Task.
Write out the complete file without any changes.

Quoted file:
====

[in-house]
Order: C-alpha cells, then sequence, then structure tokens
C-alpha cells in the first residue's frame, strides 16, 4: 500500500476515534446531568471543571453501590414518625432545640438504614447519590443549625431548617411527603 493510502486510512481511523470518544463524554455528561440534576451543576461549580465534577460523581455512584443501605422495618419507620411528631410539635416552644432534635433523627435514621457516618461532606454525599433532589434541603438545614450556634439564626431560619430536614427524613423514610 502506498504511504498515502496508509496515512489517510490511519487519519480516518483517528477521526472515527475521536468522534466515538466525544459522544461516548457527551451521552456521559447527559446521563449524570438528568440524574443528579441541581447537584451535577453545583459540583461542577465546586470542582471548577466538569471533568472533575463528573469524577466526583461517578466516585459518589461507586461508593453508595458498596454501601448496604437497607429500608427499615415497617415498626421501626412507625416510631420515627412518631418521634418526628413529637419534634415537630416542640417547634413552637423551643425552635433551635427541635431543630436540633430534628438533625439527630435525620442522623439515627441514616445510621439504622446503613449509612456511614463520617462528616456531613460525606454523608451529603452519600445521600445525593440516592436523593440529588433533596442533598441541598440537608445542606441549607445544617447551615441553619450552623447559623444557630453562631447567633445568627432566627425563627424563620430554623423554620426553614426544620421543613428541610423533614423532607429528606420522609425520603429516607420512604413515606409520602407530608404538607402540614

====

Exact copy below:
[in-house]
Order: C-alpha cells, then sequence, then structure tokens
C-alpha cells in the first residue's frame, strides 16, 4: 500500500476515534446531568471543571453501590414518625432545640438504614447519590443549625431548617411527603 493510502486510512481511523470518544463524554455528561440534576451543576461549580465534577460523581455512584443501605422495618419507620411528631410539635416552644432534635433523627435514621457516618461532606454525599433532589434541603438545614450556634439564626431560619430536614427524613423514610 502506498504511504498515502496508509496515512489517510490511519487519519480516518483517528477521526472515527475521536468522534466515538466525544459522544461516548457527551451521552456521559447527559446521563449524570438528568440524574443528579441541581447537584451535577453545583459540583461542577465546586470542582471548577466538569471533568472533575463528573469524577466526583461517578466516585459518589461507586461508593453508595458498596454501601448496604437497607429500608427499615415497617415498626421501626412507625416510631420515627412518631418521634418526628413529637419534634415537630416542640417547634413552637423551643425552635433551635427541635431543630436540633430534628438533625439527630435525620442522623439515627441514616445510621439504622446503613449509612456511614463520617462528616456531613460525606454523608451529603452519600445521600445525593440516592436523593440529588433533596442533598441541598440537608445542606441549607445544617447551615441553619450552623447559623444557630453562631447567633445568627432566627425563627424563620430554623423554620426553614426544620421543613428541610423533614423532607429528606420522609425520603429516607420512604413515606409520602407530608404538607402540614